We went on a date! At a normal time! At a respectable, hip place! On a Saturday night! On MOVING DAY! It was one for the record books. It’s been awhile since we made a reservation for after 6pm.
All of my electronics conked out on me at the same time. Our desktop took a turn for the worse and was skittish at best, throwing up the blue screen of death at it’s worst. A certain 4 year old spilled a glass of milk on our laptop rendering it almost completely useless. My phone decided that it would no longer hold a charge for more than 6 minutes and seeing as we are up for new phones in July, I am trying to make it through the next few weeks with minimal phone use. So, basically, if I was online at all, it was while tethered to the wall by my phone charger.
Care Cab took our boys home to our old house. Pretty sure the old guy across the street who sits on his porch and watches the neighborhood all day thinks I am up to something after I paced up and down the sidewalk with a half-naked toddler for 45 minutes while we waited for them to show up at the right house. I have no doubt that it was an honest mistake, the driver has driven them many times before and it was the first time she had driven them since the move and just went to the old house. There was no way she would have left them there, they just got an extra long ride home. She probably suffered the most as Wyatt and Lincoln told her in no uncertain terms where they wanted to be: The three five one five house!
The school year ended. We are mostly surviving with just 3 hours of day treatment each day. It’s hard to tell where the craziness is coming from, the shortened day, or the new, unorganized house. I’m hoping we can get into a routine here soon. I’m also hoping that things will be easier once our fence goes in. I. Can’t. Wait.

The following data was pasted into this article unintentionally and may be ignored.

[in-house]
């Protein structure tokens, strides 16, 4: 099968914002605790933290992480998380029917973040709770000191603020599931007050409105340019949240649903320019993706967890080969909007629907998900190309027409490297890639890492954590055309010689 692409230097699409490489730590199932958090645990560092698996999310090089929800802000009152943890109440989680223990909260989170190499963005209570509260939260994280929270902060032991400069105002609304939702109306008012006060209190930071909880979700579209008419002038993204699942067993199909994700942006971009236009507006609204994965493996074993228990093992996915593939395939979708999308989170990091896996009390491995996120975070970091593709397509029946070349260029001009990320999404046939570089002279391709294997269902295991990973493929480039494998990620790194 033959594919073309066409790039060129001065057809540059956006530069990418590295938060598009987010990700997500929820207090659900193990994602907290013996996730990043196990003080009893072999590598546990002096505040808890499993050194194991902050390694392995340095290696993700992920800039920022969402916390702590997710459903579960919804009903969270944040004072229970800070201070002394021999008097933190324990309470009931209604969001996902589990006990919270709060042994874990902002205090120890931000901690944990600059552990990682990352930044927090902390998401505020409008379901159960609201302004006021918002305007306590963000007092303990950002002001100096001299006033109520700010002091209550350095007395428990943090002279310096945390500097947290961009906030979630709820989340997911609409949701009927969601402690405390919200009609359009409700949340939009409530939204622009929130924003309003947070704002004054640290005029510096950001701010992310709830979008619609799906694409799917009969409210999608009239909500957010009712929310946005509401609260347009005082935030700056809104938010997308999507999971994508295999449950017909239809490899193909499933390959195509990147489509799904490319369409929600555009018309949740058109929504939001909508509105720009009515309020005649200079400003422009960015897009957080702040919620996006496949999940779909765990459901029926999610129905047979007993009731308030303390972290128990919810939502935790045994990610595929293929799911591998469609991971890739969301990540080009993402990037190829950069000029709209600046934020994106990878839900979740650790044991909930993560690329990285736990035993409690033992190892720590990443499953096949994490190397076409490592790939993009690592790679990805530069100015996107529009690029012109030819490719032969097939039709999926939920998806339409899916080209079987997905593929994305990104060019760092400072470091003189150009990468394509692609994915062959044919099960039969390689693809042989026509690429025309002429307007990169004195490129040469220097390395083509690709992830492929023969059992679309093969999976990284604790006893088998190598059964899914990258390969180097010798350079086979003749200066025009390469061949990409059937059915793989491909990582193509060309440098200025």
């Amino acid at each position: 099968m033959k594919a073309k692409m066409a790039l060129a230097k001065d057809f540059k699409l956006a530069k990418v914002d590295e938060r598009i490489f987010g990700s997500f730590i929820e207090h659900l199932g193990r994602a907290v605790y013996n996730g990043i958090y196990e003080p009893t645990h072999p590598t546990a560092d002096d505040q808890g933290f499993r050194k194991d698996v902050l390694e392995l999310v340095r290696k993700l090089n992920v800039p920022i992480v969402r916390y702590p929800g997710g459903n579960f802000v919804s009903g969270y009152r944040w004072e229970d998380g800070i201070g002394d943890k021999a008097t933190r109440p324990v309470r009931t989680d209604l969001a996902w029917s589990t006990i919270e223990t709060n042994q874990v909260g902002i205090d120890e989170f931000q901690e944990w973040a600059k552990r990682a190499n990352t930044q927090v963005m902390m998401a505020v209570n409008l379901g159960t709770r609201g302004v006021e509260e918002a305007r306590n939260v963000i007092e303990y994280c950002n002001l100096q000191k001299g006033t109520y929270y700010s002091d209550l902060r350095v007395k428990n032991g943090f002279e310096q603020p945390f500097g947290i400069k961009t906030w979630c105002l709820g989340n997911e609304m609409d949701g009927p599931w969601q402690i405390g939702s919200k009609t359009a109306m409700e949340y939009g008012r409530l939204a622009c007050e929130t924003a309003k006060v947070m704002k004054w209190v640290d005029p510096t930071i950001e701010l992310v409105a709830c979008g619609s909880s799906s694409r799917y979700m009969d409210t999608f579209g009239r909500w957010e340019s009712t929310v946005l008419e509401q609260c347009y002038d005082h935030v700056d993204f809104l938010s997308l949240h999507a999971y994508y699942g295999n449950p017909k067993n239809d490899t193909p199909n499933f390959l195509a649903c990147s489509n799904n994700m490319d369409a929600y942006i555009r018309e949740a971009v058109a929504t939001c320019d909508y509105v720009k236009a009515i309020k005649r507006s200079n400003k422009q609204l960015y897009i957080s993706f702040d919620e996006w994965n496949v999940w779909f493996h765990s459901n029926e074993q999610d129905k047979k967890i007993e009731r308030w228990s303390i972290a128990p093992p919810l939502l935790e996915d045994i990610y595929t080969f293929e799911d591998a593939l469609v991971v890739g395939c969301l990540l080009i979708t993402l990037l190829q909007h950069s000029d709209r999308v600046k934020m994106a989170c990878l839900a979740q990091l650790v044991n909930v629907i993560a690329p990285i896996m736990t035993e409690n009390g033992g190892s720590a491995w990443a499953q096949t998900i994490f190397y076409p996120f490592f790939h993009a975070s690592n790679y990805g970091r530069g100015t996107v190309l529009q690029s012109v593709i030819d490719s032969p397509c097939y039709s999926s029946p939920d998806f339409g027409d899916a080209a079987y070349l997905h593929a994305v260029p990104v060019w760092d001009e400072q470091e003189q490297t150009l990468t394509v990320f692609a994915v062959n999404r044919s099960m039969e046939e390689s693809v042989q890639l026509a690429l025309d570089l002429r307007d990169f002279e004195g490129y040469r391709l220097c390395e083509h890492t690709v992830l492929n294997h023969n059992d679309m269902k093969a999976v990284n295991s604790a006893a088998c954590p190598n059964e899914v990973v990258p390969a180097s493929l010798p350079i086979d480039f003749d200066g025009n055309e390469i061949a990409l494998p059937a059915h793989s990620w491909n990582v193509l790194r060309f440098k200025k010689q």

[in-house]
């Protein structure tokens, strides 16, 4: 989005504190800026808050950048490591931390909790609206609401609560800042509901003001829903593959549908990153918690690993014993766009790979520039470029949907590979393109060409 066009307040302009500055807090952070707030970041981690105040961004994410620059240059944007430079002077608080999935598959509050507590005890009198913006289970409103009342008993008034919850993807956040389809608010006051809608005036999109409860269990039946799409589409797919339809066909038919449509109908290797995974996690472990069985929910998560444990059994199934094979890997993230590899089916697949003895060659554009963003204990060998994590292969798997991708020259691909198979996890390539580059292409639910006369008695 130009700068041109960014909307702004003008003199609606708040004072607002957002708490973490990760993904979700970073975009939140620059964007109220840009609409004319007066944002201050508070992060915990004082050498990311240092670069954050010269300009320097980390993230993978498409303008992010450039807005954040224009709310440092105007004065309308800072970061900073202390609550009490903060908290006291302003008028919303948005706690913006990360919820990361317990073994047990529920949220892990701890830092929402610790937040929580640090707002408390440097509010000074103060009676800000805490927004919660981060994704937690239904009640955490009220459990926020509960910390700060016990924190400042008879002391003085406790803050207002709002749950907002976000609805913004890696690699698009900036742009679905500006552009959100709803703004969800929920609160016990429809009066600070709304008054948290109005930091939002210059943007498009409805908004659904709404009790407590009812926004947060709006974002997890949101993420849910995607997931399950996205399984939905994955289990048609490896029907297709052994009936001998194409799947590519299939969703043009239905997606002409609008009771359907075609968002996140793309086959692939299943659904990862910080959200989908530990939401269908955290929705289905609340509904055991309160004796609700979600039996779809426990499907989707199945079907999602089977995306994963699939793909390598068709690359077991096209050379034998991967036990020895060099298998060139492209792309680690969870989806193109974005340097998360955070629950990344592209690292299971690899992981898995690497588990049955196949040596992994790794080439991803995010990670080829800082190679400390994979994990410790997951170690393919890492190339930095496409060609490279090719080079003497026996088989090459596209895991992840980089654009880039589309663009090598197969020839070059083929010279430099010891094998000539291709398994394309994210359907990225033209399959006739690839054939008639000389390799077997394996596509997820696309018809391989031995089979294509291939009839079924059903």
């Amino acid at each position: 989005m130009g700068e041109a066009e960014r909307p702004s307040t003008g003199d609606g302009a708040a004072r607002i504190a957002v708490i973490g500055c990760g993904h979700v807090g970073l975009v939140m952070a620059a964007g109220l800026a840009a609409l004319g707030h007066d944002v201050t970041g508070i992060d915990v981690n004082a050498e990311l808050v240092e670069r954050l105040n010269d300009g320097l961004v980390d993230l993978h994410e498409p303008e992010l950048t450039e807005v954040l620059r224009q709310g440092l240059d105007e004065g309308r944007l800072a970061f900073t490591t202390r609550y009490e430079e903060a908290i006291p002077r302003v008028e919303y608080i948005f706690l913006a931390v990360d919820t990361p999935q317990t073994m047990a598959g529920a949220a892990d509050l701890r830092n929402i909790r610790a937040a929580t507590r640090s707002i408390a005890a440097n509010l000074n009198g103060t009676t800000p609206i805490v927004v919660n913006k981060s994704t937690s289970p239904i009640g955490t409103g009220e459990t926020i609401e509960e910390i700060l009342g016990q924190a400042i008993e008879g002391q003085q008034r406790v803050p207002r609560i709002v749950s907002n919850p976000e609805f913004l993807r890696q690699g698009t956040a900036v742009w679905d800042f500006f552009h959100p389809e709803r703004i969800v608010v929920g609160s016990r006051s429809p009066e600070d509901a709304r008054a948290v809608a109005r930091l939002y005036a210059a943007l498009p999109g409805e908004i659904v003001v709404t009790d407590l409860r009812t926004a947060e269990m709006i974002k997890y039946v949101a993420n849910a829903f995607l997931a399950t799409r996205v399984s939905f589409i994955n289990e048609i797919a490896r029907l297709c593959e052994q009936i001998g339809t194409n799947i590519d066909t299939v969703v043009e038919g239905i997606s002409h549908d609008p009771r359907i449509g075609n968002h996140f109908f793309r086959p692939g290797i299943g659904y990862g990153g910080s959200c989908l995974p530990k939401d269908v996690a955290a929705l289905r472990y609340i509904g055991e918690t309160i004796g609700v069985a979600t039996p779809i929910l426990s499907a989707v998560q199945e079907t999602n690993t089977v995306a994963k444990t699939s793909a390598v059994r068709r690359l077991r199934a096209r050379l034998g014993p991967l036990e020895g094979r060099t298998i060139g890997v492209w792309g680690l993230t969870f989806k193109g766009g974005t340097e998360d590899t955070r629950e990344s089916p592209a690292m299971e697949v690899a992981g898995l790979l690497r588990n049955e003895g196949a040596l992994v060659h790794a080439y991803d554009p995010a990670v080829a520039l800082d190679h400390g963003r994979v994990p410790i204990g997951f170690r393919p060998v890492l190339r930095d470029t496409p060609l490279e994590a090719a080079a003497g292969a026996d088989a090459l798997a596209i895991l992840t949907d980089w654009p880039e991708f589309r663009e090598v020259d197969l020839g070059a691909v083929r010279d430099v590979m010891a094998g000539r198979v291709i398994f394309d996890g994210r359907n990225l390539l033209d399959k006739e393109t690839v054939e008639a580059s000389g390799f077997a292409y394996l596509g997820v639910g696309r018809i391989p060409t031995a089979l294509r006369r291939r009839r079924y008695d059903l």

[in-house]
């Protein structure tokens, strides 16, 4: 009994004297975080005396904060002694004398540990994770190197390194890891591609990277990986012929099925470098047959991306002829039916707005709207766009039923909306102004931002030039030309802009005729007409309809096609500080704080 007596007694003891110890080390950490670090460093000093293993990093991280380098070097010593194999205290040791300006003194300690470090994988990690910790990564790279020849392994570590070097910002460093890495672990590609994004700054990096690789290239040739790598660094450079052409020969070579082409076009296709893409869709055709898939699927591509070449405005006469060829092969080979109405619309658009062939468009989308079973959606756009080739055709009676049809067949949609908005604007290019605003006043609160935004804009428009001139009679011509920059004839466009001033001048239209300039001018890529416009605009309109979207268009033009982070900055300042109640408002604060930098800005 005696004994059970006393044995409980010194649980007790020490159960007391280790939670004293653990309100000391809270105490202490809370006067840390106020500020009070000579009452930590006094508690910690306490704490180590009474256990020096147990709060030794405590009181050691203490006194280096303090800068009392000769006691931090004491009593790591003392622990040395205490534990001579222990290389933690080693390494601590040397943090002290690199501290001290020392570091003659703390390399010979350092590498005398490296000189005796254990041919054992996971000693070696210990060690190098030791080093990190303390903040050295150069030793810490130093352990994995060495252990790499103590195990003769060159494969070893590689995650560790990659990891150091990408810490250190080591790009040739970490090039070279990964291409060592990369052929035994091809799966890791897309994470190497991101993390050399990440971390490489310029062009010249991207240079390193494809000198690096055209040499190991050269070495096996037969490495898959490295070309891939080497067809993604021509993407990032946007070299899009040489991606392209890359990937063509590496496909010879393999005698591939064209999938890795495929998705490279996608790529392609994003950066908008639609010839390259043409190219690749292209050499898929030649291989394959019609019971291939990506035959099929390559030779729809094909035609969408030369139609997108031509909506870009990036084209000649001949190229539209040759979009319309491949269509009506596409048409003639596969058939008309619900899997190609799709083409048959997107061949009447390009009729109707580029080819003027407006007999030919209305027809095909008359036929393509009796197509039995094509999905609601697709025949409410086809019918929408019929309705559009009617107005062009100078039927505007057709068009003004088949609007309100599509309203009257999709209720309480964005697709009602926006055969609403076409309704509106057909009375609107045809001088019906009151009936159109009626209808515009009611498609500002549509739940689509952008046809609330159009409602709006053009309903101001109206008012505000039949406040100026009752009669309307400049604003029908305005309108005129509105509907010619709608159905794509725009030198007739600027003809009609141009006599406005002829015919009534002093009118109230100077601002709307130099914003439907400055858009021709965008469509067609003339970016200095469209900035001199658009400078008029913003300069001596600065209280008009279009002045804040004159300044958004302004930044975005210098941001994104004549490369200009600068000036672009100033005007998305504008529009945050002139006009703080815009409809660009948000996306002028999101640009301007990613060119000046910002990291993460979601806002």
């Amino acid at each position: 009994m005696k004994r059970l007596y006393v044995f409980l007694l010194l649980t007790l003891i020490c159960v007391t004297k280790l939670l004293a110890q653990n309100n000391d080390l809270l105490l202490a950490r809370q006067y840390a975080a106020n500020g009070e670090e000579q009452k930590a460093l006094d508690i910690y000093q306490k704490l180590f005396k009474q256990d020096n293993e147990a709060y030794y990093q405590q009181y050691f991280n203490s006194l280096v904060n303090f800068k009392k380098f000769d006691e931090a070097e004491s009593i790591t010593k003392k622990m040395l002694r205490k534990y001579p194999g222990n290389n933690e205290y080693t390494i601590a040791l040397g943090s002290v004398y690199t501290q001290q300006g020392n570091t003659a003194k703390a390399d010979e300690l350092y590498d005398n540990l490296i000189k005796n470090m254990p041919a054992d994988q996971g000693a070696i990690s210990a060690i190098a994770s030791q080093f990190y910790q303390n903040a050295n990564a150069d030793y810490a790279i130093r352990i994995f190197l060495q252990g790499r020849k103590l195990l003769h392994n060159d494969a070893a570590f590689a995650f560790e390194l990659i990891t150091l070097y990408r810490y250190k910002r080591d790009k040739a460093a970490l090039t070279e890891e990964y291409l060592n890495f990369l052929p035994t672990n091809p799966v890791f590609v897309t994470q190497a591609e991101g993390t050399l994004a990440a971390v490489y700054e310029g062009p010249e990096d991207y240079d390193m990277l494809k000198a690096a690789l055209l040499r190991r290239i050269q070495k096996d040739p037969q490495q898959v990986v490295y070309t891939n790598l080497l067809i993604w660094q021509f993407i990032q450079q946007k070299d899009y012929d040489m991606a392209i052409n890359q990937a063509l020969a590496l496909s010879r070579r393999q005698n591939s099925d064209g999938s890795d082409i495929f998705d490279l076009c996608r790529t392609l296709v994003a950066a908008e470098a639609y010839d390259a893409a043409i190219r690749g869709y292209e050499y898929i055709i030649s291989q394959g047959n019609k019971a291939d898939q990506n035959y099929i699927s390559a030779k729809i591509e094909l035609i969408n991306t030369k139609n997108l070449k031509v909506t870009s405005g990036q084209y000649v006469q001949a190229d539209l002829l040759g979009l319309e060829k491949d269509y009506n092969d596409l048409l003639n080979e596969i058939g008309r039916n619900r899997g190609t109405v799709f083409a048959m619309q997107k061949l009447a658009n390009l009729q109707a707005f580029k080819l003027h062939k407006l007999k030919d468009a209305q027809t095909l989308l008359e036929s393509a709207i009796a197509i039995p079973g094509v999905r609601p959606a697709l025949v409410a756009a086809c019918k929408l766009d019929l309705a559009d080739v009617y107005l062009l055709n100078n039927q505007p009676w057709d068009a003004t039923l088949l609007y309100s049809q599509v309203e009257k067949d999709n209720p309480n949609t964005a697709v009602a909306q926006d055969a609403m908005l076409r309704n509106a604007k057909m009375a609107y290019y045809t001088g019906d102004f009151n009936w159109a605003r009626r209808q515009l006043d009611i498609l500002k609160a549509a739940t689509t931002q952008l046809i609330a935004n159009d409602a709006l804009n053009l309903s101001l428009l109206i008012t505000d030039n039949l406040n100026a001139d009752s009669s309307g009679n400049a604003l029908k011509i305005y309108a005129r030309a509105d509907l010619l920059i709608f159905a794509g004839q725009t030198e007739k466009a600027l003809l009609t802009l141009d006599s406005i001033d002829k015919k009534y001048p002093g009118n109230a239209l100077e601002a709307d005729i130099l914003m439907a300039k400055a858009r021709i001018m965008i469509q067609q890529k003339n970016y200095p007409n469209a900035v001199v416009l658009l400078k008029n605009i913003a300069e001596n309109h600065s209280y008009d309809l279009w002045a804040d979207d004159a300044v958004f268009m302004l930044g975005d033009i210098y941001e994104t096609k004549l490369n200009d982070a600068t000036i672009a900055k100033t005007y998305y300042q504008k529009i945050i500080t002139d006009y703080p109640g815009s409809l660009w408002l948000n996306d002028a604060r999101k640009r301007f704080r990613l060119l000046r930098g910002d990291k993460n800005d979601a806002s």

This house is locked up tighter than Fort Knox. Four locks plus alarms on the exit doors? Yes, please! Everywhere you look there is a lock, latch, or safety device. I know it seems excessive, but containment is our number one priority with these kids, and for once, I don’t want to have to worry about leaving the room and coming back to find they walked out the back door.
New furniture for everyone! And the beginnings of Pinterest worthy rooms! Aside from Home Depot, we have been to Ikea about a dozen times, Target, and Amazon are seeing lots of action. We held on to cheap furniture from college and when we were first married because we wanted to wait to replace things when we bought a house. Let’s just say that tearing apart old flat-pack was insanely satisfying after all these years. It is so nice to start fresh and new!
I am failing at using my CSA shares. We just have fallen apart when it comes to cooking. Pretty sure we have eaten out at least once a day for the past month. I am so ready to be cooking again. Thankfully Wyatt is on a “healthy snacks” kick and the boys are devouring fresh fruits and veggies by bowlful, even if they aren’t our CSA veggies, and even if we aren’t getting healthy meals in. Sunday is the start of a new week, a fresh start for everyone and everything!